the different heavenly regions. In like (inner he gives Purgatory and Paradise •o a definite locality, as we shall see reafter. This is plainly in much better cordance with the nature of poetry, lich should always give us concrete ;ws, than the method chosen by Milton, 10 removes his spiritual scenes into an defined and abstract infinitude, in which 3 fancy speedily tires, like a bird on the san, that, wearied by his flight, finds no

resting place for his feet. Hence, with all the undeniable sublimity, the tiresomeness also of the poetry of Milton and Klopstock, whom few even of their most enthusiastic admirerssucceed in reading through; while Dante keeps the fancy constantly enchained in a lively interest by the fixed and clearly defined outline of his figures.

The shape of Hell is that of a vast funnel, constantly narrowing, its apex standing exactly in the central point of the earth. The inside of this funnel, or inverted cone, consists of different circular terraces, which, with the increasing depth, also grow narrower and narrower. These terraces are occupied by sinners, according to the grade of their wickedness; the lowest place of all, the apex of the funnel, being assigned to the Devil. This form of Hell corresponds with the nature aud progress of sin, which consists in ever narrowing and contracting selfishness. As the number of slight and ordinary sinners is larger than that of great transgressors, the upper circles are broader and more densely crowded. It is also very expressive, that over these regions of Hell there reigns a constant darkness,* growing denser with the depth. Still, a faint gleam of light overspreads the gloomy terraces; and the lower portions are illumined by the unquenchable fire,f but only to increase the horror of the damned, by rendering their misery mutually visible. Thomas Aquinas also permits the inhabitants of Hell to see their misery sub quadam umbrositate.J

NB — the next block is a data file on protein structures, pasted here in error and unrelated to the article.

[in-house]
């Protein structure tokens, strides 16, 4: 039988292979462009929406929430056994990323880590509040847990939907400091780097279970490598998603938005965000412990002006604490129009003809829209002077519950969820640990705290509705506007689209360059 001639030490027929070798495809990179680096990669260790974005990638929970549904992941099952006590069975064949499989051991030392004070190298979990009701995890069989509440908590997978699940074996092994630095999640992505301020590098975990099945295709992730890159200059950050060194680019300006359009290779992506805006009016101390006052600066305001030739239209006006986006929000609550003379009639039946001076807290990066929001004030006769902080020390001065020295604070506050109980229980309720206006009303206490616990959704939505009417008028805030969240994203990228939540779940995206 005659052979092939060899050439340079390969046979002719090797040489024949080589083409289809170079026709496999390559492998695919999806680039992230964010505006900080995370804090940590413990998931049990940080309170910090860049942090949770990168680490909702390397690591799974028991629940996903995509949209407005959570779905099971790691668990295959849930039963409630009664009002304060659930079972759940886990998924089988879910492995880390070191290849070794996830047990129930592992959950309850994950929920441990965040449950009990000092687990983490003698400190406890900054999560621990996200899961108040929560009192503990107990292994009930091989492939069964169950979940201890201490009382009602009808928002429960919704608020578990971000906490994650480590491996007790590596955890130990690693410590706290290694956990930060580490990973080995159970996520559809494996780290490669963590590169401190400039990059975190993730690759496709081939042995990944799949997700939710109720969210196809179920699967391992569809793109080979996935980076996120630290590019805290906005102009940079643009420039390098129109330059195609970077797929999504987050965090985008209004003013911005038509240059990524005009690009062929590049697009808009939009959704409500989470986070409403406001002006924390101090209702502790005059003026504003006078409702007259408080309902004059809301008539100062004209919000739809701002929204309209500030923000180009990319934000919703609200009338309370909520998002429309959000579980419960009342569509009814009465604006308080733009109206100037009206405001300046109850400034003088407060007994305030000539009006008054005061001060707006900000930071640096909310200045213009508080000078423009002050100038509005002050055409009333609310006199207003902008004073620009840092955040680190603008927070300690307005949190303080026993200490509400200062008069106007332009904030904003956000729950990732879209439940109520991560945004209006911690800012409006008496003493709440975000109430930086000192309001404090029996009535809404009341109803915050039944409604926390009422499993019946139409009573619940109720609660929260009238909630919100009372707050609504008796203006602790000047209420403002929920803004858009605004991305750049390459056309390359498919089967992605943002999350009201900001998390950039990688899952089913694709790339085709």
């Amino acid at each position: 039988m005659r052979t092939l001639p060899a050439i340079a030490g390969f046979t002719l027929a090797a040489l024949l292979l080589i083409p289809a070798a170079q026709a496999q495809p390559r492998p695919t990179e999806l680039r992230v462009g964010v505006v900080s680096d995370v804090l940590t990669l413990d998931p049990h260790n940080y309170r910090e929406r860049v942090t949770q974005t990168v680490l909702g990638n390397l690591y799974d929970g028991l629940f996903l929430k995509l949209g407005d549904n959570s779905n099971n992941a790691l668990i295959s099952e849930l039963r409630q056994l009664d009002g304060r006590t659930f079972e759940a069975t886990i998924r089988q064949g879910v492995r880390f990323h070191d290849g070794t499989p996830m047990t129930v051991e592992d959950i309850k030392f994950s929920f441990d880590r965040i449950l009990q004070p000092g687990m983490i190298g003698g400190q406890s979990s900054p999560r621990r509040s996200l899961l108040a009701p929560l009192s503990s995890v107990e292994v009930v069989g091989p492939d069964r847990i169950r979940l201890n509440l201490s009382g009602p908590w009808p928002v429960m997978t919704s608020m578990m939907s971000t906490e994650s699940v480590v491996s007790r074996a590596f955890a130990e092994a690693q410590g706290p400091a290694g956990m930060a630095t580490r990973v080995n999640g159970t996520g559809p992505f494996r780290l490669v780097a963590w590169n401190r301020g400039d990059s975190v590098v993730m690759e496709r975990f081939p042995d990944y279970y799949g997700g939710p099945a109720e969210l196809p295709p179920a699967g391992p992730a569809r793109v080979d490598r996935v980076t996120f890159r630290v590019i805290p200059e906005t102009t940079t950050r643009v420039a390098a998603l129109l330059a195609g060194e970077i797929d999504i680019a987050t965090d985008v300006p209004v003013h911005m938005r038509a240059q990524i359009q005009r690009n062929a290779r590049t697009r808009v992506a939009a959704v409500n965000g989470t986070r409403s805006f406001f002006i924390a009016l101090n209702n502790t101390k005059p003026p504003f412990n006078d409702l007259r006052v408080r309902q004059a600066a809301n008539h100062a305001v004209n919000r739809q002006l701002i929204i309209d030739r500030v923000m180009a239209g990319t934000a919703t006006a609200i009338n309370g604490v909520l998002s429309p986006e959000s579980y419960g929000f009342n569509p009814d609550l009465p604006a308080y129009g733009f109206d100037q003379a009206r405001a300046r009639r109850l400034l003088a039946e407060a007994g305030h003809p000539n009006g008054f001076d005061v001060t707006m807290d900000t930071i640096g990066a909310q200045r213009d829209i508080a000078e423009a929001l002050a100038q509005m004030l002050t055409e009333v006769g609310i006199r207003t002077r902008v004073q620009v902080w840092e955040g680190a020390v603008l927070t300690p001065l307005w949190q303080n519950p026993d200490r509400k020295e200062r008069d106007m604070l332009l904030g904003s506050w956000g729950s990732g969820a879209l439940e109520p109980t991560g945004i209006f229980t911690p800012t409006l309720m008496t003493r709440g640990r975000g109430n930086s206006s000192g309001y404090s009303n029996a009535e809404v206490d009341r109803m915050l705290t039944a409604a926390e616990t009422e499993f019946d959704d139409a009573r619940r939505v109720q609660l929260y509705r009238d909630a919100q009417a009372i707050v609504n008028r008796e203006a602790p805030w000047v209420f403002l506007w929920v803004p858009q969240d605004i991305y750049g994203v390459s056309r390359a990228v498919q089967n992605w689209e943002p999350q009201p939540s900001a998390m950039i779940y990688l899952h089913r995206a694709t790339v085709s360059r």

In consequence of the deep meaning of the number three, reaching as it does even to the lower world, Dante divides Hell into three regions, each one comprising three of the before-mentioned circular terraces, so that it consists on the whole of nine circles; to which must be added also a preliminary circle, the vestibule of Hell. The different regions are separated from one another by the windings of a large stream, which flows in circles through Hell. Of these circular windings there are four. The first, separating the forecourt from Hell properly so called, is the joyless Acheron, the second the marshy Styx, the third the burning Phlegethon, and the fourth the cold Cocytus. The stream ends at last in an icy lake, in the centre of which sits the Devil. This is probably intended to represent the stream of Belial, mentioned in 2 6am. xxii. 5, as encompassing the dead in Hell. It rises, according to Dante, in the island of Crete, from the confluence of all the tears which the human race has ever wept in consequence of sin, and will yet weep during the different ages of its existence, which increase in wickedness, and find their representatives in these four streams.

1 spiritual sense of his poem, and divideB this
er again into an allegorical one, (in a narrower